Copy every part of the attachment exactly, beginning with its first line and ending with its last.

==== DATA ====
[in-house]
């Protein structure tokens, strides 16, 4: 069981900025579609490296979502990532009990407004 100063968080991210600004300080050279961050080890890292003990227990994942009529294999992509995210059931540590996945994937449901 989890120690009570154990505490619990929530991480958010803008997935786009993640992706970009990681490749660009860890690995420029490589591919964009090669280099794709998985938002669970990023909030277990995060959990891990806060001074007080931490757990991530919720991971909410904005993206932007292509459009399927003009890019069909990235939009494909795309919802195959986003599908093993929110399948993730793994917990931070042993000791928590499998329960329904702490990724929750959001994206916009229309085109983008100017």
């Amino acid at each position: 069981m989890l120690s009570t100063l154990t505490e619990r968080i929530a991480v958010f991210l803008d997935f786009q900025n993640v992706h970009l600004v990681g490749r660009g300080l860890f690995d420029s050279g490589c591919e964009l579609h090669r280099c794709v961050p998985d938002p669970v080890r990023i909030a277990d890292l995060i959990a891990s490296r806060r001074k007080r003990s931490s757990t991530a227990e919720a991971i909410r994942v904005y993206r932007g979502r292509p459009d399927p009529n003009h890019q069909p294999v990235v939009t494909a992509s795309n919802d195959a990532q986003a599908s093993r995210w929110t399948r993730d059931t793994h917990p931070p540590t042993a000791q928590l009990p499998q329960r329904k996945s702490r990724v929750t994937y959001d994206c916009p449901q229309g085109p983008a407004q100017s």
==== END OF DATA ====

[in-house]
């Protein structure tokens, strides 16, 4: 069981900025579609490296979502990532009990407004 100063968080991210600004300080050279961050080890890292003990227990994942009529294999992509995210059931540590996945994937449901 989890120690009570154990505490619990929530991480958010803008997935786009993640992706970009990681490749660009860890690995420029490589591919964009090669280099794709998985938002669970990023909030277990995060959990891990806060001074007080931490757990991530919720991971909410904005993206932007292509459009399927003009890019069909990235939009494909795309919802195959986003599908093993929110399948993730793994917990931070042993000791928590499998329960329904702490990724929750959001994206916009229309085109983008100017």
């Amino acid at each position: 069981m989890l120690s009570t100063l154990t505490e619990r968080i929530a991480v958010f991210l803008d997935f786009q900025n993640v992706h970009l600004v990681g490749r660009g300080l860890f690995d420029s050279g490589c591919e964009l579609h090669r280099c794709v961050p998985d938002p669970v080890r990023i909030a277990d890292l995060i959990a891990s490296r806060r001074k007080r003990s931490s757990t991530a227990e919720a991971i909410r994942v904005y993206r932007g979502r292509p459009d399927p009529n003009h890019q069909p294999v990235v939009t494909a992509s795309n919802d195959a990532q986003a599908s093993r995210w929110t399948r993730d059931t793994h917990p931070p540590t042993a000791q928590l009990p499998q329960r329904k996945s702490r990724v929750t994937y959001d994206c916009p449901q229309g085109p983008a407004q100017s």